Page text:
Additional H-2B visas available for fiscal year 2022
On May 16, the Department of Homeland Security and Department of Labor announced the availability of an additional 35,000 visas for the H-2B temporary nonagricultural worker program for the second half of fiscal year 2022. The visas are available to qualifying U.S. employers seeking to supplement their workforces from April 1 through Sept. 30.
The H-2B program has been used by NRCA members for many years to address their workforce needs during peak season. In January, former NRCA CEO Reid Ribble sent a letter to Secretary of Homeland Security Alejandro Mayorkas and Secretary of Labor Marty Walsh urging the administration to provide additional H-2B visas given the roofing industry’s significant labor shortage. NRCA commends the DHS action because it will help more seasonal businesses, including many roofing contractors, get the workers they need to meet consumer demand in 2022.
The 35,000 supplemental visa allocation consists of 23,500 visas available to returning workers who received an H-2B visa or were otherwise granted H-2B status during one of the past three fiscal years. The remaining 11,500 visas are reserved for individuals from El Salvador, Guatemala, Haiti and Honduras.
OSHA may revoke final approval of Arizona’s state plan
The Department of Labor has announced a proposal to reconsider and revoke final approval of Arizona’s state plan in response to the state’s years-long pattern of failures to adopt and enforce standards and enforcement policies at least as effective as those used by the federal Occupational Safety and Health Administration.
State plans are OSHA-approved job safety and health programs operated by individual states rather than federal OSHA. The OSH Act encourages states to develop and operate their programs. OSHA approves and monitors all state plans and provides up to 50% of each program’s funding.
OSHA has grown increasingly concerned because actions by Arizona’s state plan suggest the state is unable or unwilling to maintain its commitment to providing a program for worker safety and health protection as the OSH Act requires. For example, Arizona reportedly has failed to adopt adequate maximum penalty levels, occupational safety and health standards, National Emphasis Programs and the COVID-19 Healthcare Emergency Temporary Standard.
If OSHA determines a state plan is failing to comply with its obligation to remain at least as effective as OSHA, the agency may initiate proceedings to revoke final approval and reinstate federal concurrent authority over occupational safety and health issues covered by the state plan.
The proposal is available at federalregister.gov. With the publication of its proposal, OSHA marks the start of the revocation process. The notice does not make any substantive changes to the Arizona state plan or give federal OSHA the authority to enforce occupational safety and health standards in Arizona.
Comments about the proposal were due May 26. If necessary, OSHA will hold an online hearing Aug. 16 at 10 a.m. EDT. Once OSHA has considered comments and reviewed testimony and evidence collected in the event of a hearing, it will publish a second Federal Register notice announcing its decision regarding revocation of final approval.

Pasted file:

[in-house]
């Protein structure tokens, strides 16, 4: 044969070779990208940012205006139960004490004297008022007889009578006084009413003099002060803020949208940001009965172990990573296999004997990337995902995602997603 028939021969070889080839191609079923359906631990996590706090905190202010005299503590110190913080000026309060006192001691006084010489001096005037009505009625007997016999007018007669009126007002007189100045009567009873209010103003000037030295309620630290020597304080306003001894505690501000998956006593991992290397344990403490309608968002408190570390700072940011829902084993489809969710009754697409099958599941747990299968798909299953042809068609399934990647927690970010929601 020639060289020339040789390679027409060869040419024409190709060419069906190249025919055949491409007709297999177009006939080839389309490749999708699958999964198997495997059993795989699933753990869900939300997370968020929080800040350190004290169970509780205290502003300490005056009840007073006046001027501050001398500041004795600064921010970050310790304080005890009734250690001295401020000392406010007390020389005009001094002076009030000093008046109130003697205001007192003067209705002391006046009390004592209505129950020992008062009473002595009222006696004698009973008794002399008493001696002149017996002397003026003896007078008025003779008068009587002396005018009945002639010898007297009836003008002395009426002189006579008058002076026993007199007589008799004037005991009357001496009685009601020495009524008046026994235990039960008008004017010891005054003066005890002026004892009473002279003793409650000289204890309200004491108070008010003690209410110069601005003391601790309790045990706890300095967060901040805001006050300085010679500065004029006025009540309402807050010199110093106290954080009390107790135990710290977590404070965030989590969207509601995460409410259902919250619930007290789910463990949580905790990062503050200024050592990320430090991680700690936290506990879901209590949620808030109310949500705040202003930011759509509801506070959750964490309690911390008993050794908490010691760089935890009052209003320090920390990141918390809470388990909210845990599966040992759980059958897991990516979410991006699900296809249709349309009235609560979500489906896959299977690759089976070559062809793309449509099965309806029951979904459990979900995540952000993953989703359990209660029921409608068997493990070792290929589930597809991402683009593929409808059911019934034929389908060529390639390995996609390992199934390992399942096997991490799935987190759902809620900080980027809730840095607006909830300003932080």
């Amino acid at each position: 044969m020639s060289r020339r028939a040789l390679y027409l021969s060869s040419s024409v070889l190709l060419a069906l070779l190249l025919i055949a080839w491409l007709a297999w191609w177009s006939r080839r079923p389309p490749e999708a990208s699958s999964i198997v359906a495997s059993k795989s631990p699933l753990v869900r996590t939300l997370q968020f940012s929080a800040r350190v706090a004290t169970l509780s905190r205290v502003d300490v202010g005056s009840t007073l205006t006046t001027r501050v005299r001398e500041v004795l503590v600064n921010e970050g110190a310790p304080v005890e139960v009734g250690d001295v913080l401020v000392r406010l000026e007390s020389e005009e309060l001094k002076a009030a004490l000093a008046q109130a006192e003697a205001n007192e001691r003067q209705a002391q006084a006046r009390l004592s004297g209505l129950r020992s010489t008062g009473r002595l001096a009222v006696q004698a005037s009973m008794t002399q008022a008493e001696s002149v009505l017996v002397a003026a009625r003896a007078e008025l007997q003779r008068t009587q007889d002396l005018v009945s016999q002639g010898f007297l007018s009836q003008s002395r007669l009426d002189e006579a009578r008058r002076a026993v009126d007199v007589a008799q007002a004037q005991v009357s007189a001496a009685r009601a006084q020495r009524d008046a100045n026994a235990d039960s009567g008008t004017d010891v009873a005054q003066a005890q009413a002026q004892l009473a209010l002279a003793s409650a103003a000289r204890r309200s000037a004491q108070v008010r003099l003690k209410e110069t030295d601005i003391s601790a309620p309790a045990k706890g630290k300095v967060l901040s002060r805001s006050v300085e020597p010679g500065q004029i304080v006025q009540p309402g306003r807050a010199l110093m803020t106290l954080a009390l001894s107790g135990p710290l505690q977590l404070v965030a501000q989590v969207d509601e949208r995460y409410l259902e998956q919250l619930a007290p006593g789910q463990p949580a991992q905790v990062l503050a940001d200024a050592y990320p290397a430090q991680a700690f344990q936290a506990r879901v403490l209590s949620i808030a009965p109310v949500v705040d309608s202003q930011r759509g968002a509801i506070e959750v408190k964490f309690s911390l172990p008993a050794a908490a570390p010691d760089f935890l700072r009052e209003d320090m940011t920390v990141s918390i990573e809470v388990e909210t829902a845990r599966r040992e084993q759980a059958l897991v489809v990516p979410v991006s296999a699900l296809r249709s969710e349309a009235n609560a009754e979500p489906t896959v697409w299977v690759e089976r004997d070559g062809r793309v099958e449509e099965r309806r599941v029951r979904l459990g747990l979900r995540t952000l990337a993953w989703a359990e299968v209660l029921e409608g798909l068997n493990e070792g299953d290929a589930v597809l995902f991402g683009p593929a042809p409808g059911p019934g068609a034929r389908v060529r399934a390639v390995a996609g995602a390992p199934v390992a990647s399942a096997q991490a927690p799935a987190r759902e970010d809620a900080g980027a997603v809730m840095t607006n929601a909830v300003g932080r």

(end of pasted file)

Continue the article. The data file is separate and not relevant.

Report suggests climate change poses risk to construction workers
A report from the nonpartisan California Legislative Analyst’s Office suggests climate change poses a particular risk to California workers, including construction workers, who cannot avoid outdoor exposure, and the risk is increasing, according to constructiondive.com.
The analysis reveals construction workers face increased occupational risks and health hazards from greater exposure to elements such as heat and air pollution. Construction workers also are at greater risk of decreased productivity and disruptions from extreme heat and wildfire smoke threats, for example, that cause delays and make work less stable and predictable.
According to the report, low- and middle-wage workers and Latinos are at higher risk because those population groups make up about 60% of California’s outdoor workforce.
California faces five major hazards resulting from climate change: higher temperatures and extreme heat; more frequent and intense drought; increased flood risk; worsening wildfires; and coastal flooding and erosion. Based on the report’s findings, the California Legislative Analyst’s Office suggests taking preemptive steps to help workers and industries adapt could lead to better long-term health outcomes and fewer economic effects.
The California Legislative Analyst’s Office encourages state lawmakers to consider the role the state should play in addressing climate concerns; for example, in its budget and climate action planning, the legislature could consider the increased costs for its employees fighting wildfires and other climate effects.
Although the report focuses specifically on climate effects in California, many of the points can apply to construction workers throughout the U.S. Construction organizations and companies are collaborating regarding how the industry should respond to climate change. For example, Associated General Contractors of America has a climate task force that in 2021 released recommendations for reducing construction’s climate effects, and contractors often make plans for extreme weather conditions during the early stages of projects.
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